Becoming a member allows you to reach out to fellow travellers who have volunteered with the host before and can give you honest, personal feedback on their experience. 

You can reach out to as many hosts as you like and fill your calendar with as many programs as you wish to be part of. 

No two volunteer programs are the same. Each one has a different length of time you can stay, hours you are required to work and benefits for helping them. 

The top destinations for Worldpacker Experiences are: 

United States

  • Brazil 
  • Thailand 
  • Vietnam 
  • Mexico 
  • Portugal 
  • Spain 
  • UK 
  • Italy 
  • Costa Rica 

Worldpackers open you up to opportunities you might not have been able to do in normal circumstances. 

For example, I worked at a wildlife sanctuary mucking out Koala poop and getting up close and personal with these beautiful creatures. There are so many animal care projects all over the world that you can be a part of. 

Holding a koala as part of my worldpacker volunteer experience

Here are some examples of the type of work you can do whilst volunteering with Worldpackers:

Animal Care – This is probably one of the most popular categories on the Worldpackers website. And although the hosts will be verified, still do your research on the “sanctuaries” as some might not be as legitimate as they make out. 

Housekeeping – A job like housekeeping is needed all over the world. This type of role is perfect if you want to volunteer in the morning, enjoy the afternoon and then work hospitality in the evening. 

Teaching a Language – This type of position would be great on a resume. Most of these programs are helping less fortunate kids who can’t afford a proper education. But some are in proper schools. I think this would be such a wholesome experience where you are genuinely bettering the lives of others.

Party promoter – If you love to party, meeting new people and having fun, then this would be the perfect programme for you. The shifts are long but the locations and the parties make up for it. 

Au Pair – If you like kids and want a home away from home feel then look into this role. Each family will run things differently, but your main responsibility is to look after the children and entertain them for the days you work and sometimes cook for the family too.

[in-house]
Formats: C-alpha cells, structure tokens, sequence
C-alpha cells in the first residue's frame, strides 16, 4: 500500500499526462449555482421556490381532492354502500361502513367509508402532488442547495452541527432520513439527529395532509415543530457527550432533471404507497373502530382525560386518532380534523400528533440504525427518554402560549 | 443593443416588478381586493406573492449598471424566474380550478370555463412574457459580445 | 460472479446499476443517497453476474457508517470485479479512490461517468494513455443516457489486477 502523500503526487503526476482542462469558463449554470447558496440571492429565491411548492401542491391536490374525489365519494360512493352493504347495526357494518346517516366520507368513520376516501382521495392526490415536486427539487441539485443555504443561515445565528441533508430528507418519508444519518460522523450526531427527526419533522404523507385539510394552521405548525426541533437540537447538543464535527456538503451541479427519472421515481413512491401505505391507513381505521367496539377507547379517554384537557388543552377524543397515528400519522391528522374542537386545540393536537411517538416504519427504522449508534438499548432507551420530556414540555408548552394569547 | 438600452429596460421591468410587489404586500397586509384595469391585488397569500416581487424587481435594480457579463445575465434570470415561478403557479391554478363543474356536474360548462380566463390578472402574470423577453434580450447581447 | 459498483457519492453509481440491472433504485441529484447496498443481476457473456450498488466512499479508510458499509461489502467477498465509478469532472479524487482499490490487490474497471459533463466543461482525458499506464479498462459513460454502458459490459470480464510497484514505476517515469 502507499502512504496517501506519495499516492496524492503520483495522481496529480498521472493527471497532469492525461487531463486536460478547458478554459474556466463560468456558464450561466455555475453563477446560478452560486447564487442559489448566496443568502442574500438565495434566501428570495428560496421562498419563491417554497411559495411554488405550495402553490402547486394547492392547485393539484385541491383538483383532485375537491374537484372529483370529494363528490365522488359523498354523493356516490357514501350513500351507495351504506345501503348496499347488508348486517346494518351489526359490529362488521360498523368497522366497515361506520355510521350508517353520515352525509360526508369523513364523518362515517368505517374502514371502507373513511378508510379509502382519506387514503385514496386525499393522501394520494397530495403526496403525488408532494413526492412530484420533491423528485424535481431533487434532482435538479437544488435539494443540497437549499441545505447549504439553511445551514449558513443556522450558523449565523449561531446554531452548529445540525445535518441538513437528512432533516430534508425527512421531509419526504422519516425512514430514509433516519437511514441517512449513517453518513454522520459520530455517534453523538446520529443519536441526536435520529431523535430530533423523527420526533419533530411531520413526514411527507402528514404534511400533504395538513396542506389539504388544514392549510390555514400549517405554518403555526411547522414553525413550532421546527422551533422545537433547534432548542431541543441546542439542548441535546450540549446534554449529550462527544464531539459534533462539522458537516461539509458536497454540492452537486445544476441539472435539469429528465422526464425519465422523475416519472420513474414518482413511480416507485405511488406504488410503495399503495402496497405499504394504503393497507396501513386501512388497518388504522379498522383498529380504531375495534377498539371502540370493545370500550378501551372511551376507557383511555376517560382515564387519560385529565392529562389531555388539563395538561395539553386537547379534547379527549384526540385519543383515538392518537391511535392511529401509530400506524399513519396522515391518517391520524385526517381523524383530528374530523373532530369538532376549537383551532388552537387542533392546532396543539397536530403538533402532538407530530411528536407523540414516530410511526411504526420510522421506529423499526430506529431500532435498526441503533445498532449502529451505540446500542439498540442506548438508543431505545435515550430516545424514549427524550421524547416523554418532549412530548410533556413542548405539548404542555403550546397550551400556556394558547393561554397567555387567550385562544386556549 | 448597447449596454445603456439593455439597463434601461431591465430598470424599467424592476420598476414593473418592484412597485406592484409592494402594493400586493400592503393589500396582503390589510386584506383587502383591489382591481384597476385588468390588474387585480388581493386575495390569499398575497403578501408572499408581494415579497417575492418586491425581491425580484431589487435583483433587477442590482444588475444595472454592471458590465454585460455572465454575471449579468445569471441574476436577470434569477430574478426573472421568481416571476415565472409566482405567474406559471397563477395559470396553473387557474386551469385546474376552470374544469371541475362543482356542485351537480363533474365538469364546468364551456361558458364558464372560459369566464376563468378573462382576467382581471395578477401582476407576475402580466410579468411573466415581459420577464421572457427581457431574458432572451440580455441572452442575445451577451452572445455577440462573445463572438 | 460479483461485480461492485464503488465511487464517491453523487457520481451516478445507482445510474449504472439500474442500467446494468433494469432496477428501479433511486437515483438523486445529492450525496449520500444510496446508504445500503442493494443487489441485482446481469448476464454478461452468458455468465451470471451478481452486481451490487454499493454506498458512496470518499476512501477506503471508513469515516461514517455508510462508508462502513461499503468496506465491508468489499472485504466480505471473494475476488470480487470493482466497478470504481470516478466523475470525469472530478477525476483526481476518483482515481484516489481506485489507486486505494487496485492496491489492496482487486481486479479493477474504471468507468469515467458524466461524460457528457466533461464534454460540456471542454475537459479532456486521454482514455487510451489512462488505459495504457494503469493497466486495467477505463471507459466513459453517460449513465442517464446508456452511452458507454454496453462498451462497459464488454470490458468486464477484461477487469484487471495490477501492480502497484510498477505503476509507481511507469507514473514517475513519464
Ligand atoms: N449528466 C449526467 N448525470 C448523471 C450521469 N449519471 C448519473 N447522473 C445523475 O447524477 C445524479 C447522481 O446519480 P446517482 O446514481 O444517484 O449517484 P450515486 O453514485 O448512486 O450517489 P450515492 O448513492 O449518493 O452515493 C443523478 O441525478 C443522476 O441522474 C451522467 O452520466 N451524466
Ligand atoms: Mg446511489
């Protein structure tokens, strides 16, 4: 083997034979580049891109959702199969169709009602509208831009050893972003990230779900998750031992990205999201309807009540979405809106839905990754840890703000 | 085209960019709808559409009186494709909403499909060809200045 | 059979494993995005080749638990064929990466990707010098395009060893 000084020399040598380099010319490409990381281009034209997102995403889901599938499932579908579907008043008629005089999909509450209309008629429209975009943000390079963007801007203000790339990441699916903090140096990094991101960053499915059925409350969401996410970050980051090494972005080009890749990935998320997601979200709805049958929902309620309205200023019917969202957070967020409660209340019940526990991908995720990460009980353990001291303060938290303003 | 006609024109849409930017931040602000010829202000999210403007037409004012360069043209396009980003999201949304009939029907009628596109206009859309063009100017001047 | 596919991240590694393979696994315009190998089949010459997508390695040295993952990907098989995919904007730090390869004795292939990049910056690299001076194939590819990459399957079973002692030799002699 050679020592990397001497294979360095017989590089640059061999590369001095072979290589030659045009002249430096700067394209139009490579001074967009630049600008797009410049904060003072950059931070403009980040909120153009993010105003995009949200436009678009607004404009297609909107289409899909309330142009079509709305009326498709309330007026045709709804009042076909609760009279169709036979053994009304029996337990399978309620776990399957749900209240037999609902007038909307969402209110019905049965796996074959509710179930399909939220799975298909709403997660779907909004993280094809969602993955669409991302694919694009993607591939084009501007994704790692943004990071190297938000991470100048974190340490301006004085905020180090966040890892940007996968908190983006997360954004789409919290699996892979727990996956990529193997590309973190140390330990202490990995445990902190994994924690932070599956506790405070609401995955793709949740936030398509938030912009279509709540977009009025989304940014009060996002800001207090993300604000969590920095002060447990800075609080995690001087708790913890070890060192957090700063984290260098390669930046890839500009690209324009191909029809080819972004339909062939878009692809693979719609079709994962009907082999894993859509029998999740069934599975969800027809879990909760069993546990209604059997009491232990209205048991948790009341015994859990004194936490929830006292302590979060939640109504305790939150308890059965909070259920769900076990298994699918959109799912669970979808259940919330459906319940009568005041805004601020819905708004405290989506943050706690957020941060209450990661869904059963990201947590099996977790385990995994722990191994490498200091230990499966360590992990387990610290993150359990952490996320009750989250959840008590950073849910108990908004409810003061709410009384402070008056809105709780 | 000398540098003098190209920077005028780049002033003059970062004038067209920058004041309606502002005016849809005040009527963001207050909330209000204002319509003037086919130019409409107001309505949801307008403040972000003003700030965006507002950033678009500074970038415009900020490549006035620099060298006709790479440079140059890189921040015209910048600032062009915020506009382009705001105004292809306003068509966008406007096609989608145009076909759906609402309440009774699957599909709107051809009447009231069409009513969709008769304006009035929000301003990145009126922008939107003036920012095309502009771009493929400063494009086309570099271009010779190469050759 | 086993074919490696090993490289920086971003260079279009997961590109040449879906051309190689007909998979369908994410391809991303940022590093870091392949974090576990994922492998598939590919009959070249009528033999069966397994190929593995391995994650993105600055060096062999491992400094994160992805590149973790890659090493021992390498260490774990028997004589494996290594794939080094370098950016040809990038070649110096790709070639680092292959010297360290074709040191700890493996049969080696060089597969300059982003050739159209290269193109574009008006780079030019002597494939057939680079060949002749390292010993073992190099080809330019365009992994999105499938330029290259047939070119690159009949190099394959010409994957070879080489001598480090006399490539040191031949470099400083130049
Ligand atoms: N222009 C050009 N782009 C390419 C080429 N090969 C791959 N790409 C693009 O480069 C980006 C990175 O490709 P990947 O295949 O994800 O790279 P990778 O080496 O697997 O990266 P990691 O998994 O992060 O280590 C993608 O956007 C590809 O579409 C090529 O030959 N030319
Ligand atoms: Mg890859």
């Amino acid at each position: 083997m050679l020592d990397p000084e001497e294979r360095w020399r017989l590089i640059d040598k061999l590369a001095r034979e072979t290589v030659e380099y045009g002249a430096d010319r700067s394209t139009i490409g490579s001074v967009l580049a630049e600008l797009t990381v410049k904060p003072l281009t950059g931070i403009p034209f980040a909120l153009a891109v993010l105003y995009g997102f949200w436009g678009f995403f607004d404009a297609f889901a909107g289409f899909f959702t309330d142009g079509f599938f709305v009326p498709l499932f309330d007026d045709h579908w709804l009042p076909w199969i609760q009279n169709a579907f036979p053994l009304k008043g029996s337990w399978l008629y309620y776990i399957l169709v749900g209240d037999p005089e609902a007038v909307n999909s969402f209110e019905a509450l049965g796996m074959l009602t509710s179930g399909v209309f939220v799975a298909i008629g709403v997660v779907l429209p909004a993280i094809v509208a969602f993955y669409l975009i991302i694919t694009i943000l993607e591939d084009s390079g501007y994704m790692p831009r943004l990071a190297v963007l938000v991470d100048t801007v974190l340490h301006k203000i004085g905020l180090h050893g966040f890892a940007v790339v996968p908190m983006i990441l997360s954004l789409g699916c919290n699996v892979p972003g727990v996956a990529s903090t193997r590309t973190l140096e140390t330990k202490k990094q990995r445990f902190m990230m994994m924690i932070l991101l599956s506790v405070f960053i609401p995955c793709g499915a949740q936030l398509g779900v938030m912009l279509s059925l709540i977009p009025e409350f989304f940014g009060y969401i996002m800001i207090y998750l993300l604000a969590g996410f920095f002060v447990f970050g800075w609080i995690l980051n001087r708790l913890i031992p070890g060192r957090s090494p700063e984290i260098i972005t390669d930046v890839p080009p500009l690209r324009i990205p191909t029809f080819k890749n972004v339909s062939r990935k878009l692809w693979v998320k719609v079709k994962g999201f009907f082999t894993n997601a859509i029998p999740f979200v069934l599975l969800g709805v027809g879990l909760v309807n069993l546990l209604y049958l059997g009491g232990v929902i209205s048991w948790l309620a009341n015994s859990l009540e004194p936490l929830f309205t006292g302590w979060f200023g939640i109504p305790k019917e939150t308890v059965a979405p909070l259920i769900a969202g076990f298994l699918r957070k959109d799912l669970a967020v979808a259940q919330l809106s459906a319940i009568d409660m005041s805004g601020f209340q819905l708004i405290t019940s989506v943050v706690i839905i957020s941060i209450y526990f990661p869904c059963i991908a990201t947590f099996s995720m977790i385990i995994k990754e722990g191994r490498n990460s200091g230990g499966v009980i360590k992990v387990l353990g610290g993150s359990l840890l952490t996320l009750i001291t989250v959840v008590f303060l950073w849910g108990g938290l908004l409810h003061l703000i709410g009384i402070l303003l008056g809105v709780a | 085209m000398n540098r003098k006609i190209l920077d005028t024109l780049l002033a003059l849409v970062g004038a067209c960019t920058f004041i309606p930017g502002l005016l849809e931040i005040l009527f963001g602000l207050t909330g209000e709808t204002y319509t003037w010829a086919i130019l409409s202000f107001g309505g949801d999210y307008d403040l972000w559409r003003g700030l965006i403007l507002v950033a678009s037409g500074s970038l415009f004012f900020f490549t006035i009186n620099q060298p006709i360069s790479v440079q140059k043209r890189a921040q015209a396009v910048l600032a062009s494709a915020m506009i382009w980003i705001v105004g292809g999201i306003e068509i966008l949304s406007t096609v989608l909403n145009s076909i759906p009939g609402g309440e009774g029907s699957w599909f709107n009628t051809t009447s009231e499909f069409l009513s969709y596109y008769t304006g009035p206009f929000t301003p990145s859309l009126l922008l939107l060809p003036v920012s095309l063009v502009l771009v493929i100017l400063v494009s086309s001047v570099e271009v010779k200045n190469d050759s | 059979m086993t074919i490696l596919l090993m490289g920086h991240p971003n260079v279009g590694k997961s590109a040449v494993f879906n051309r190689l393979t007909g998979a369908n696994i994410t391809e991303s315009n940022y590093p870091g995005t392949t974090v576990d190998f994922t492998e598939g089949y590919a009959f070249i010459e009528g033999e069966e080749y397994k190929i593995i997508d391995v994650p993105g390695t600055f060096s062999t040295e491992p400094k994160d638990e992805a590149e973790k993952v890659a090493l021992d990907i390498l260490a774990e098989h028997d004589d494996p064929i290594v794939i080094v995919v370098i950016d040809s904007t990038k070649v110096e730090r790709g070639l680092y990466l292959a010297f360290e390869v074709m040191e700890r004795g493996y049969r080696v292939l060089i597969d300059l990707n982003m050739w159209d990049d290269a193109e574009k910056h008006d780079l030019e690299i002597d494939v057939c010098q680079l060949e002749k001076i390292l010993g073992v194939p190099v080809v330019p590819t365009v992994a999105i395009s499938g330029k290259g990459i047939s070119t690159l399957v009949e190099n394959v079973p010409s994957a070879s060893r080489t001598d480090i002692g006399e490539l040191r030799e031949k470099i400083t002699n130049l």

There are so many positions in so many different categories! 

Perks of volunteering with Worldpackers

Each Worldpackers programme has different benefits for joining. 

For example, in exchange for me working 18 hours, I received accommodation in a 6-bed dorm, free laundry and leftover food from our guest’s breakfast buffet. Some hosts offer private rooms, 3 meals a day, free transport and activities. It really depends on the nature of the tasks. 

By becoming a Worldpackers volunteer, you will be able to save more and travel for less. 

As accommodation is at least 70% of a travel budget, participating in a work for rent exchange will eliminate that expense and will make your money go further. 

If you want to learn a language in a new country, volunteering and living abroad will broaden your surroundings and expose you to local life. 

Another great benefit about becoming a Worldpackers volunteer is that you get the opportunity to learn new skills and improve your resume. Worldpackers is all about equal opportunity and will help you develop the skills you want to learn.

Feeding a rock wallaby on Magnetic Island
Exploring Magnetic Island in my time off

Read the reviews

In order to get the best out of your Worldpacker experience, you want to read the reviews of previous travellers. 

Each programme has a section showing you who has been, who is there and who is going. 

Worldpackers have made it very easy to give good, honest feedback. 

The procedure they have in place is the host and the volunteer have 2 weeks to write a review and neither party can see until the end deadline. Unfortunately, not all hosts make time to do this, so if you want a review make sure you give them a gentle nudge to do it. 

It is important to take the reviews into consideration. 

If the same bad feedback is being said, then there may be a problem. Whereas if there is only a smattering of negativity, it might not have been right for that person. 

Seeing people giving 5 star reviews and raving about the experience will give you peace of mind that this programme is the right move.

Bungalow Bay Koala village. Where I stayed for my Worldpackers experience.
Bungalow Bay Koala Park

Is Worldpackers safe?

One of the great things about becoming a Worldpacker volunteer is that the platform is there to keep you safe. 

Worldpackers hosts are verified before being able to advertise on the platform. 

They also regularly monitor the hosts’ behaviour and the experience the volunteers are receiving. 

If you ever feel unsafe or unsure about the opportunity you are receiving, Worldpackers offers support 7 days a week in English, Spanish and Portuguese.

Worldpackers Insurance

If, for whatever reason, the situation escalates and you are in a position where you need to leave the programme, Worldpackers offer 2 types of insurance policy. 

The basic package is included in the $49 year subscription. This covers 3 nights’ accommodation up to $49 and is available on all trip plans.